While the US and Canada spend “only” 19 percent and 17 percent, respectively, on social benefits, Finland and Denmark spend 30 percent and 29 percent, respectively. All of these countries are fairly high income countries. But when politicians talk about Scandinavian countries’ sizable welfare states, they often jump to the conclusion that these large welfare states are the reason for the countries’ high quality of life.
Declaring a cause-and-effect relationship from this correlation, however, is quite unwarranted. We can see this when we compare US states, and it is apparent that states with more social spending can hardly be declared to be examples of astounding economic success. In fact, the opposite appears to be true. In the US, some of the richest states — including states with some of the lowest poverty rates such as Utah and Minnesota — have relatively low levels of social spending.
Moreover, many of the states with lower levels of social spending perform better in terms of so-called “quality of life” measures. That is, low-spending states like Washington, Massachusetts, Utah, and Colorado tend to have lower crime rates, and higher life expectancy.
Yet, in the international context, we’re told that the key to a high “quality of life” is an ever-more robust welfare state.
The truth, though, is that high levels of spending on social benefits have precious little connection to rising standards of living, high life expectancy, or any other quality of life measure.
The real key to health and happiness, whether we’re talking about American states or European countries, is an open economy that fosters trade, capital accumulation, entrepreneurship, and basic protections of private property. Moreover, wealthier states and wealthier countries are usually just places that have been doing this longer. Sweden, for example, is a relatively rich country because it has enthusiastically embraced markets and market-based reforms at various intervals over the past century. Sweden’s huge welfare state has been an impediment to this, but not enough of an impediment to erase the gains made by markets. Western Europe is wealthier than Eastern Europe because it has been fostering capital accumulation for much longer than Eastern Europe has. Moreover, much of the capital in Eastern Europe was destroyed by the soviet-era communists, and countries that have experienced this sort of thing tend to never catch up to the rich countries who did not have similarly damaging regimes.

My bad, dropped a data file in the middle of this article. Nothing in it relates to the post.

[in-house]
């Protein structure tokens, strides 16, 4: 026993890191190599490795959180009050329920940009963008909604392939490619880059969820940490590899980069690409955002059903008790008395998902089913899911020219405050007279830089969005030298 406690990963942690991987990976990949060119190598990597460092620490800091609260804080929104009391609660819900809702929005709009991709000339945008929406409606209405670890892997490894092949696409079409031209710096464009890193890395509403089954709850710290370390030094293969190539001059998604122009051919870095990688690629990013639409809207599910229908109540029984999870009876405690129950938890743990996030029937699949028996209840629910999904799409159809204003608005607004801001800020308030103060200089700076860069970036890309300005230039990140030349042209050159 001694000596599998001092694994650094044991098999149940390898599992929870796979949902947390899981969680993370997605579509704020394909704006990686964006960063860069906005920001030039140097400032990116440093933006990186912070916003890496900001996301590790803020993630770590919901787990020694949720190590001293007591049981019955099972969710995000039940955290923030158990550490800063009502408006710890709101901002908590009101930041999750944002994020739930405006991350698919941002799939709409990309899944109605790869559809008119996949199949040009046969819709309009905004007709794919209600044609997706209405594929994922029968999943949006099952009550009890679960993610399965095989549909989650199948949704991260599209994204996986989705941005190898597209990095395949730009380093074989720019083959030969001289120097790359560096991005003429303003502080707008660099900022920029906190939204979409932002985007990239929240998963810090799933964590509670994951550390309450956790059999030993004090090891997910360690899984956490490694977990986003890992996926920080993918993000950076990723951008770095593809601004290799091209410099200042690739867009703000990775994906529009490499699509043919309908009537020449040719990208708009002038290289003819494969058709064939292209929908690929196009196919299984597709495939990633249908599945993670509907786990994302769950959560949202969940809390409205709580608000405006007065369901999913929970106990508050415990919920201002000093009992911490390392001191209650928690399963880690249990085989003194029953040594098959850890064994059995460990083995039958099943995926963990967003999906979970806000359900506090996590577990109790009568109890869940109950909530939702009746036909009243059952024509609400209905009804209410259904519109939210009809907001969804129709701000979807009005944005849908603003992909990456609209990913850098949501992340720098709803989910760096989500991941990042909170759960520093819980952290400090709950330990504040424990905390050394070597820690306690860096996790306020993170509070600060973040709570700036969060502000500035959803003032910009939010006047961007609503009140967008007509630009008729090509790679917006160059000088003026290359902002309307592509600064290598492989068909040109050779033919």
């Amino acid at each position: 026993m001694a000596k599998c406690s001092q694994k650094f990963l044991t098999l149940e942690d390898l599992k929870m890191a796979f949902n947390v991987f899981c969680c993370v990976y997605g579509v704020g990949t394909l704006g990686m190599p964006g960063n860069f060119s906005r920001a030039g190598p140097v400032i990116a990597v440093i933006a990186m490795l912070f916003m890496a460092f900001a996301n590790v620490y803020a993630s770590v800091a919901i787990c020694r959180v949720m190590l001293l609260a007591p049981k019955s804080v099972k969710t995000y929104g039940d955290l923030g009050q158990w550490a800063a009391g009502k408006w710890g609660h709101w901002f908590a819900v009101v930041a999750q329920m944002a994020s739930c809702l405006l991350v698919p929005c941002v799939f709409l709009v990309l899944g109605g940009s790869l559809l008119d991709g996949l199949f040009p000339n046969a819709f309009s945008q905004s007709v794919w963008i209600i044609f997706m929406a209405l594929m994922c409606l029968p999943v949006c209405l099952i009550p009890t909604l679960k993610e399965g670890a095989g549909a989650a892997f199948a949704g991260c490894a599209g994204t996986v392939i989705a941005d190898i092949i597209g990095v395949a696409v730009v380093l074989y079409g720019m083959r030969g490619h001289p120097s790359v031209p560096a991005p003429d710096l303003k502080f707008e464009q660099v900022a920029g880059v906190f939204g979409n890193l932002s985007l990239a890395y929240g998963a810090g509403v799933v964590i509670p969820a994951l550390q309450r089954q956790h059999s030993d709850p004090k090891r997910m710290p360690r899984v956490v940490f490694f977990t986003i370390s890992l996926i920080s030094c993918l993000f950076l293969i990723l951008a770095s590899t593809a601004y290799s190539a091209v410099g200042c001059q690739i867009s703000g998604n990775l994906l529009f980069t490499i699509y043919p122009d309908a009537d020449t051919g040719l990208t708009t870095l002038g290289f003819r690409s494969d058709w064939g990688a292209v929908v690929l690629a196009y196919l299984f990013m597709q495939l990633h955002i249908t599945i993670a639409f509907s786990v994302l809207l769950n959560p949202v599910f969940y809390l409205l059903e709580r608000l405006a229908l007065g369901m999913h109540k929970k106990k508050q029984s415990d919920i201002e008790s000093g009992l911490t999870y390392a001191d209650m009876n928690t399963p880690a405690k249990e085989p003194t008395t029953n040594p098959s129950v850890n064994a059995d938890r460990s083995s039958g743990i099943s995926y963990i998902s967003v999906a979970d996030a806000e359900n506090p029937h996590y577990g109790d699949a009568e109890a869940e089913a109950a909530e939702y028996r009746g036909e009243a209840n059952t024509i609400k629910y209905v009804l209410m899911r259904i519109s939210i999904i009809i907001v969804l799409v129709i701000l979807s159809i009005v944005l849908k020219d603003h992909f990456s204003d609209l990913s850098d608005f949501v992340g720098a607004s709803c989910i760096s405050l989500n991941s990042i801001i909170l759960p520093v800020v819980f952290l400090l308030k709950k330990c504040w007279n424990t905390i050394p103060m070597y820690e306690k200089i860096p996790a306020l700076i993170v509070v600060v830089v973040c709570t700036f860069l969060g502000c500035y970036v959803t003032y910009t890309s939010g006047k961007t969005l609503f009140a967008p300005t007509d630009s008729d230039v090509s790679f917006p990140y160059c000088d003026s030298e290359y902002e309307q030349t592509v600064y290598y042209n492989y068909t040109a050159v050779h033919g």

Similarly, states like New Mexico and Mississippi — which have high social spending but low incomes and high poverty — are poorer either because they tended to have low-productivity rural economies, or their economies were devastated by the American Civil War. The effects are still apparent today.
- 1. State spending data is provided by the Tax Policy Center for fiscal year 2015. The spending categories used here are a total of the categories “elementary and secondary education,” “higher education,” “public welfare,” and “health and hospitals.” This information is then calculated as a proportion of statewide GDP as provided by the US Bureau of Economic Analysis. GDP data is from 2017. See: https://www.taxpolicycenter.org/statistics/state-and-local-general-expenditures-capita and https://www.bea.gov/data/gdp/gdp-state
- 2. The added fedeal spending totals are provided by Pewtrusts.org in the report “Federal Spending in the States 2004 to 2013,” Table 1, “How Much Did the Federal Government Spend in Your State?” I have included the categories, “retirement benefits” and “non-retirement benefits.” These total are then added to the state and local totals, and calculated as a proportion of the BEA’s statewide GDP numbers. See: https://www.pewtrusts.org/en/research-and-analysis/issue-briefs/2014/12/federal-spending-in-the-states and download “state-by-state distrubution.”
Ryan McMaken (@ryanmcmaken) is a senior editor at the Mises Institute. Send him your article submissions for Mises Wire and The Austrian, but read article guidelines first. Ryan